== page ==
A View From the Schoolhouse
From Robin Sloan and Matt Thompson, a glimpse into a worrisome future of media. A piece like this is exactly the kind of discussion-starter that we should be using in our media, social studies, advisory, English — take your pick — classes to ask kids to think about the world they will help to shape.
Yes, Google News and Amazon Recommendations and all the social networking software is cool… but where does it lead us? This piece asks the question… we all should be questioning our answers.
(link via Tim at Assorted Stuff.)
"The screen door slams, Mary’s dress waves… like a vision she dances across the porch as the radio plays… Roy Orbison singing for the lonely, hey that’s me and I want you only. Don’t turn me home again, I just can’t face myself alone again."
Those are the first lines of Thunder Road which is the first song on Bruce Springsteen’sBorn To Run. I would argue that Born to Run is the best American rock and roll album of all time. As Tom Sinclair writes in Entertainment Weekly,
This scruffy, post-Dylan hipster from Freehold, N.J., had become a new kind of rock & roll alchemist, capable of transforming a genre of songs that had been largely concerned with girls, cars, and the search for kicks into one that encompassed stirring, almost religious epics about the Girl, the Car, and the Quest for Redemption.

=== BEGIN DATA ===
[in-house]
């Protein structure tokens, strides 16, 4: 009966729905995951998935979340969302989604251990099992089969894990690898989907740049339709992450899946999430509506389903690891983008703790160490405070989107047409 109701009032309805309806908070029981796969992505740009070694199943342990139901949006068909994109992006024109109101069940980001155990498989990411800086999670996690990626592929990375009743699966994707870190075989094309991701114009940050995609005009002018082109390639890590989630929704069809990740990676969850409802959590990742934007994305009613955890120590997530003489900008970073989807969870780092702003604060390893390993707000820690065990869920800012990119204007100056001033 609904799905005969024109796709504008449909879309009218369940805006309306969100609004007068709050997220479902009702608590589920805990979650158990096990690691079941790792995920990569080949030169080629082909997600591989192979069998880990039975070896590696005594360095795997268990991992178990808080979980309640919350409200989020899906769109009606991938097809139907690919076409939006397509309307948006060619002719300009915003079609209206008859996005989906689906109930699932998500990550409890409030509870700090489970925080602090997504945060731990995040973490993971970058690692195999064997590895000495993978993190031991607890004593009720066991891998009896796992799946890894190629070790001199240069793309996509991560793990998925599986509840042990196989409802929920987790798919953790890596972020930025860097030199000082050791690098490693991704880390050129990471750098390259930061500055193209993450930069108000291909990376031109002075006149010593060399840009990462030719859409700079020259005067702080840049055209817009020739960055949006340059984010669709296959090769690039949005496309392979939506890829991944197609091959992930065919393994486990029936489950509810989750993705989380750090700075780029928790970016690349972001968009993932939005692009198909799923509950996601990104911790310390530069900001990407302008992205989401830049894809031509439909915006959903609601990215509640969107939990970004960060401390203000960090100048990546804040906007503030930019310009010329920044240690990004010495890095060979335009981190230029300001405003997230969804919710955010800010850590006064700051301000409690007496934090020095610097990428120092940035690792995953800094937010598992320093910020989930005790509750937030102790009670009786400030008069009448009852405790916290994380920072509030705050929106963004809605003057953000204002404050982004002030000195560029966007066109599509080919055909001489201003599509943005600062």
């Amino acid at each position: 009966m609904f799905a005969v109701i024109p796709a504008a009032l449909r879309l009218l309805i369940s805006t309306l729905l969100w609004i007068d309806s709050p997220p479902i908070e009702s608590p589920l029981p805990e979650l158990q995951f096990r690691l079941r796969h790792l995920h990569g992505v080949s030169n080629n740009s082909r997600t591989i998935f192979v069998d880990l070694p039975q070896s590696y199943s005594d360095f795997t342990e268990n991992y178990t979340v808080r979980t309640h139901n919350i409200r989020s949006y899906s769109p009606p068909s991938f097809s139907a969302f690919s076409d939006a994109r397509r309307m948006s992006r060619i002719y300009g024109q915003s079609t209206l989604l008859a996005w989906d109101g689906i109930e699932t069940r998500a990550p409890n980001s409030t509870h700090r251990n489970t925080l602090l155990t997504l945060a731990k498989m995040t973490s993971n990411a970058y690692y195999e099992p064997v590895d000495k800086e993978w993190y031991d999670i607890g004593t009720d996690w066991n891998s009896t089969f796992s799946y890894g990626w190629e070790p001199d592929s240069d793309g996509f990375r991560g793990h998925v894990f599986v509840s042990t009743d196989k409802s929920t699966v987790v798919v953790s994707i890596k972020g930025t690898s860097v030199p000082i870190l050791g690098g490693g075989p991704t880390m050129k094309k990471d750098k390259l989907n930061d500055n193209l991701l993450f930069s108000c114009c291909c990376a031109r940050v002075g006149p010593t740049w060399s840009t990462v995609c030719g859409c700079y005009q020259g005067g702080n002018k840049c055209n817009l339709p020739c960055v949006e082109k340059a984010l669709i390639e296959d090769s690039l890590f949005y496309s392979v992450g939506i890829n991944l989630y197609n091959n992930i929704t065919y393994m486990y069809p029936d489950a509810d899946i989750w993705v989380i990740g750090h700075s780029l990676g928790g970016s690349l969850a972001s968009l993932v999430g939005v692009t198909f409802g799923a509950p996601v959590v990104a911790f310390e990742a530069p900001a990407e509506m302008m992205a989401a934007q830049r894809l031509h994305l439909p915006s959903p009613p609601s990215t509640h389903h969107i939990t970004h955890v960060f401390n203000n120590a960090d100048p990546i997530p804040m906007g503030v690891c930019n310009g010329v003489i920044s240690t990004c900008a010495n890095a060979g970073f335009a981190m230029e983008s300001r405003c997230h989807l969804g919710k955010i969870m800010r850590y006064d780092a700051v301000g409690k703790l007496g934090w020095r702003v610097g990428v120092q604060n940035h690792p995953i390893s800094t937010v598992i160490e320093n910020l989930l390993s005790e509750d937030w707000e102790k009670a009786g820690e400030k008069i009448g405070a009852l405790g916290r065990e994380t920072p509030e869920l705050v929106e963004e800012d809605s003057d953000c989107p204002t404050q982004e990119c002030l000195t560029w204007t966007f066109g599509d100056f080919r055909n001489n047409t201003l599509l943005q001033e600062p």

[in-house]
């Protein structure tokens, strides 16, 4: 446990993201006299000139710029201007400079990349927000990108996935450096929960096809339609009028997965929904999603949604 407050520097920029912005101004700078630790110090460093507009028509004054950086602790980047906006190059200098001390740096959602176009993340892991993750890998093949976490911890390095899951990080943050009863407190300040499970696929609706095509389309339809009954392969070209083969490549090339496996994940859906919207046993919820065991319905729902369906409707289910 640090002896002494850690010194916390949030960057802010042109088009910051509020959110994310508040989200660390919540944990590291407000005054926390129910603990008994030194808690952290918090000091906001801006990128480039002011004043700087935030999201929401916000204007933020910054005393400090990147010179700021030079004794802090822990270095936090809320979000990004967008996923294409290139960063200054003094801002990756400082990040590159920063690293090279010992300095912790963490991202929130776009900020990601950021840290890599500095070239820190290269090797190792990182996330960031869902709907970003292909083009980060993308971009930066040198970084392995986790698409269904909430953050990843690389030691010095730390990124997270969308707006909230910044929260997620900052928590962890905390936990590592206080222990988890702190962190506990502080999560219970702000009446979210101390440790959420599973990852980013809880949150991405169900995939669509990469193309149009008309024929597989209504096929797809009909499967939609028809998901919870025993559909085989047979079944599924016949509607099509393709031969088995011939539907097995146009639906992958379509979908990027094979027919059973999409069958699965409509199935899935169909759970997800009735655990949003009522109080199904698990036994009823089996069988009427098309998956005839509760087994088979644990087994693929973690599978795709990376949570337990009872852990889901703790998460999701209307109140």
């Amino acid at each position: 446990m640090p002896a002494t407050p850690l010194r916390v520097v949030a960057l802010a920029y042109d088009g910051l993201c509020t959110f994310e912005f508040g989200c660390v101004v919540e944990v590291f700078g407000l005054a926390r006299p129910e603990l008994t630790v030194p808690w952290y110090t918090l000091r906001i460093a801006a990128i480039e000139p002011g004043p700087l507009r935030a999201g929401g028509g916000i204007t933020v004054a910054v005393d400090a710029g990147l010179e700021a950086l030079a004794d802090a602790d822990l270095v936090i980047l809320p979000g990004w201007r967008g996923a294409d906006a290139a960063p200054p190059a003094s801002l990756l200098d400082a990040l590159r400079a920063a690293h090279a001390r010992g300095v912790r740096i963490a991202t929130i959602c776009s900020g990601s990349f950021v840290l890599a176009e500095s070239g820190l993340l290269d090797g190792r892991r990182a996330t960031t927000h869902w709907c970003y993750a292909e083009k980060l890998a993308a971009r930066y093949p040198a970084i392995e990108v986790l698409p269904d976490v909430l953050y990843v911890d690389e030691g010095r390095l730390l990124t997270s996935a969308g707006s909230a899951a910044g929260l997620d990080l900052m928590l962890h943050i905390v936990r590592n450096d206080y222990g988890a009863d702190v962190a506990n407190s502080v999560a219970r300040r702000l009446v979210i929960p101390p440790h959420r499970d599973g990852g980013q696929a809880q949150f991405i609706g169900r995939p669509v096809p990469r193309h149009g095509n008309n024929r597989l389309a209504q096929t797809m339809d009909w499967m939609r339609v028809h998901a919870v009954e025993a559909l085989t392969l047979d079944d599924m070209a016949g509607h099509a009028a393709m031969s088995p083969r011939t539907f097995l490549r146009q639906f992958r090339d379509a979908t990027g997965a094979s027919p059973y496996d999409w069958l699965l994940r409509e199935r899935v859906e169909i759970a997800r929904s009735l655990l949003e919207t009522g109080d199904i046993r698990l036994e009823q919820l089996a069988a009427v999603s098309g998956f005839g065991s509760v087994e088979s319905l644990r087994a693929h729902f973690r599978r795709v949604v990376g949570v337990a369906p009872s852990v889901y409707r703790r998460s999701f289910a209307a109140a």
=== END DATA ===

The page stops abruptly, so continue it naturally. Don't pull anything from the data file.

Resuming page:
And for many teenagers who discovered the album, Springsteen spoke of wanting more than the life that we saw in front of us. When he sang the lyrics of Born to Run, "Baby this town rips the bones from your back / It’s a death trap, it’s a suicide rap / We gotta get out while we’re young / ‘Cause tramps like us, baby we were born to run" he spoke to all of us who couldn’t, at age 17, see how the life we saw the adults around us living could contain us.
One of the marks of a great piece of art, in my opinion, is that it changes over time. When I was young, it was "Thunder Road" and "Born to Run" that spoke most powerfully to me. Now, "Jungleland" echoes. But even the songs themselves are different. Yes, they still speak of the Girl and the Car… but now, the Redemption probably echoes even more. Now, the longing for something larger is still there, but it’s wistful. It’s less about youth and more about the longing we all have to find something larger than ourselves.
And I remember, after college, when one of my friends saw the slowed down acoustic tour that Springsteen did… when he played that song as an elegy to a lost youth… and she came home and in tears talked about how she still needed that song… still needed to believe that the road was there, even as she had started her career in the corporate world — the road that he spoke of was still necessary.
And what sometimes gets lost is what an amazing piece of music the album is. The E Street Band was one of the great garage rock bands of all time, and on that album, they just click. From the piano riff on Thunder Road to Clarence Clemons’ famous sax solo on Jungle Road, it’s just a fantastic piece of music as well.
And it’s one of those albums where every song is a good one, and several are great… and what makes it special are that three songs are transcendant. "Born to Run," "Jungleland" and "Thunder Road" all can make a claim for Top Ten All-Time status.
And now, in honor of the 30th Anniversary, they’ve released a three disc DVD set. It’s got the album, a live concert from London 1975 and a documentary about the making of Born to Run that the reviewers say is pretty good. And yes, it’s on my holiday list. But the beautiful thing is that even if it’s not all that great, it doesn’t matter.
We still have the album. And that’s enough.